Sickle Cell Anemia

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Sickle cell disease is a hereditary hemoglobin defect that occurs in people of African and Mediterranean decent. “First identified in 1904 by a hospital intern, sickle cell disease became, more than forty years later, the first disease found to be a genetic disease” (Harris 83). This disorder is caused by a recessive allele that changes the structure of hemoglobin. Sickle cell hemoglobin (HbS) differs from normal hemoglobin (HbA) in that of all the 574 amino acids it is made of, just one is different. In the sixth amino acid of the beta chain, HbA has glutamic acid and HbS has valine.

Normal red blood cells have a biconcave shape that transports hemoglobin which is responsible for most oxygen transport. The shape of the RBC is what allows it to move easily through narrow capillaries. The change in just the one amino acid has far reaching consequences on hemoglobin interactions. “The HbS B chain, with valine at the sixth position, has an unusual propensity to bind with other HbS chains (contained in other hemoglobin molecules within the RBC) when deoxygenated” (Abbondanzo, Cline and Lonegran 1) creating large polymers. These chains lose their elasticity and when trying to move through tiny capillaries clogging vessels causing painful vaso-occlusion.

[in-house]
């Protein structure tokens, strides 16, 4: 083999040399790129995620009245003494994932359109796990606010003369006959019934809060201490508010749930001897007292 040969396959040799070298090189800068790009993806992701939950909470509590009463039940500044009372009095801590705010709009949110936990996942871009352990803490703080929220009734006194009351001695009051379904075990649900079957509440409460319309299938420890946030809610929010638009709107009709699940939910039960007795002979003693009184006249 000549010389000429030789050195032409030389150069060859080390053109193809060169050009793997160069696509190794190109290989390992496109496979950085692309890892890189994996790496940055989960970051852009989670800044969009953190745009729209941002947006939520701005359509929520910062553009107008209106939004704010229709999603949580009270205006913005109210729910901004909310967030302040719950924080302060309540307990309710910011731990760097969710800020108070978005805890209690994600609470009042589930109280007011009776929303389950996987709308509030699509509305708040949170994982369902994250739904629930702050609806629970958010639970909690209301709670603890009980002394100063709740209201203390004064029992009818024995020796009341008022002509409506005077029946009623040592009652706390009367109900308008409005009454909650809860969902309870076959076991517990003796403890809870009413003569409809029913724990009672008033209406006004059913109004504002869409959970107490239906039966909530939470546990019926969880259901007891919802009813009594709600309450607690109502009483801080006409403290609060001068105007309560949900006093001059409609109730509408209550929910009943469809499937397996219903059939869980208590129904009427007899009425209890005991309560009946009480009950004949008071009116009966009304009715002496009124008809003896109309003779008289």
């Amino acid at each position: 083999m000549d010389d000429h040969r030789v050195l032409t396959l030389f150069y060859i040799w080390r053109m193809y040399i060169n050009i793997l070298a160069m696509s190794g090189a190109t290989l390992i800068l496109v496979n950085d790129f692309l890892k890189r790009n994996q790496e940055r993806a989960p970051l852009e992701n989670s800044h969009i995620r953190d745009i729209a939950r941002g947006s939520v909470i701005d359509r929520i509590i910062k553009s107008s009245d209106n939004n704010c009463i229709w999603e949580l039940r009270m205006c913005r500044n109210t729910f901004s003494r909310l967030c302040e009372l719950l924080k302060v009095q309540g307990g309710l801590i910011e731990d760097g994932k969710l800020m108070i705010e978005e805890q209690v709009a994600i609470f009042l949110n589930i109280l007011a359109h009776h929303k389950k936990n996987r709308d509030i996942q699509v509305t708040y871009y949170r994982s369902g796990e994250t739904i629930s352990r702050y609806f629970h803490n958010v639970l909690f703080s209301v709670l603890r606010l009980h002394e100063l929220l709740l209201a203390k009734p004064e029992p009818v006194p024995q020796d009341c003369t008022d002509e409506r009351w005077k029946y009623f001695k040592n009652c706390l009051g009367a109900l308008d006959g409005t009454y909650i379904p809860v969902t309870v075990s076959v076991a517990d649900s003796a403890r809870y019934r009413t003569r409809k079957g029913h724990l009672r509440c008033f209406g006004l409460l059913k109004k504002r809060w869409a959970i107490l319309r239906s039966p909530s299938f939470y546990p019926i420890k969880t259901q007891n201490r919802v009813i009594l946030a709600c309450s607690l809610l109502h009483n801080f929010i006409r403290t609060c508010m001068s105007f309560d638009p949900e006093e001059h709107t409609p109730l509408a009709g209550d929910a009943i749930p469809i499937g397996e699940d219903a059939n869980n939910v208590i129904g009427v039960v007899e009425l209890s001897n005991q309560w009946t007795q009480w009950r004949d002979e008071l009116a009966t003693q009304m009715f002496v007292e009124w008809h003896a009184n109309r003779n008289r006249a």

Not everyone with the HbS gene will have sickle cell anemia. “People that have a sickle cell beta globin gene and a normal beta globin gene” (Jones, 47) are said to be heterozygous. They have sickle cell trait but rarely have severe symptoms if any. However, if a child inherits HbS from both the mother and father (HbSS) they are said to be homozygous and will have sickle cell disease. If both parents have sickle cell trait there is a 25% chance that each o...

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